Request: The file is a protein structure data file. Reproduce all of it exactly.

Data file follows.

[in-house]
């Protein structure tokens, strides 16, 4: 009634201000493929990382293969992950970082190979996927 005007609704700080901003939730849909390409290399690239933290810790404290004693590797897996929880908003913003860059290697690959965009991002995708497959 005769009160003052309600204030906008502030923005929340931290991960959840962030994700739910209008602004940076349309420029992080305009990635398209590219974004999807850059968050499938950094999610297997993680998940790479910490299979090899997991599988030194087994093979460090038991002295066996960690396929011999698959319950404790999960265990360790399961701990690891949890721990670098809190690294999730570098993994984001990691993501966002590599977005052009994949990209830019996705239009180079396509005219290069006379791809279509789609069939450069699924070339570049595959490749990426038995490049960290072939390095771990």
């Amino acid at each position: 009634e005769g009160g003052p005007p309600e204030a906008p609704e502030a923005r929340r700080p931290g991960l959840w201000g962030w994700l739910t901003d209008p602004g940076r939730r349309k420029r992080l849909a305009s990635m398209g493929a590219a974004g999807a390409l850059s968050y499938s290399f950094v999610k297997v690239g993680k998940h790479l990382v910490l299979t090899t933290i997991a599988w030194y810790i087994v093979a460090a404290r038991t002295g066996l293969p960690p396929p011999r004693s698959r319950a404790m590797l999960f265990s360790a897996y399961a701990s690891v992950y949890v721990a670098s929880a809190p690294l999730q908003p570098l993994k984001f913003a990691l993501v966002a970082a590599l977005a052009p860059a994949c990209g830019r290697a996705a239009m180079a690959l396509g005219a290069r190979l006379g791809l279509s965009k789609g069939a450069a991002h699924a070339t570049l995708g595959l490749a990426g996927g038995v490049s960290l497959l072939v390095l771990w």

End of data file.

[in-house]
């Protein structure tokens, strides 16, 4: 009634201000493929990382293969992950970082190979996927 005007609704700080901003939730849909390409290399690239933290810790404290004693590797897996929880908003913003860059290697690959965009991002995708497959 005769009160003052309600204030906008502030923005929340931290991960959840962030994700739910209008602004940076349309420029992080305009990635398209590219974004999807850059968050499938950094999610297997993680998940790479910490299979090899997991599988030194087994093979460090038991002295066996960690396929011999698959319950404790999960265990360790399961701990690891949890721990670098809190690294999730570098993994984001990691993501966002590599977005052009994949990209830019996705239009180079396509005219290069006379791809279509789609069939450069699924070339570049595959490749990426038995490049960290072939390095771990």
């Amino acid at each position: 009634e005769g009160g003052p005007p309600e204030a906008p609704e502030a923005r929340r700080p931290g991960l959840w201000g962030w994700l739910t901003d209008p602004g940076r939730r349309k420029r992080l849909a305009s990635m398209g493929a590219a974004g999807a390409l850059s968050y499938s290399f950094v999610k297997v690239g993680k998940h790479l990382v910490l299979t090899t933290i997991a599988w030194y810790i087994v093979a460090a404290r038991t002295g066996l293969p960690p396929p011999r004693s698959r319950a404790m590797l999960f265990s360790a897996y399961a701990s690891v992950y949890v721990a670098s929880a809190p690294l999730q908003p570098l993994k984001f913003a990691l993501v966002a970082a590599l977005a052009p860059a994949c990209g830019r290697a996705a239009m180079a690959l396509g005219a290069r190979l006379g791809l279509s965009k789609g069939a450069a991002h699924a070339t570049l995708g595959l490749a990426g996927g038995v490049s960290l497959l072939v390095l771990w």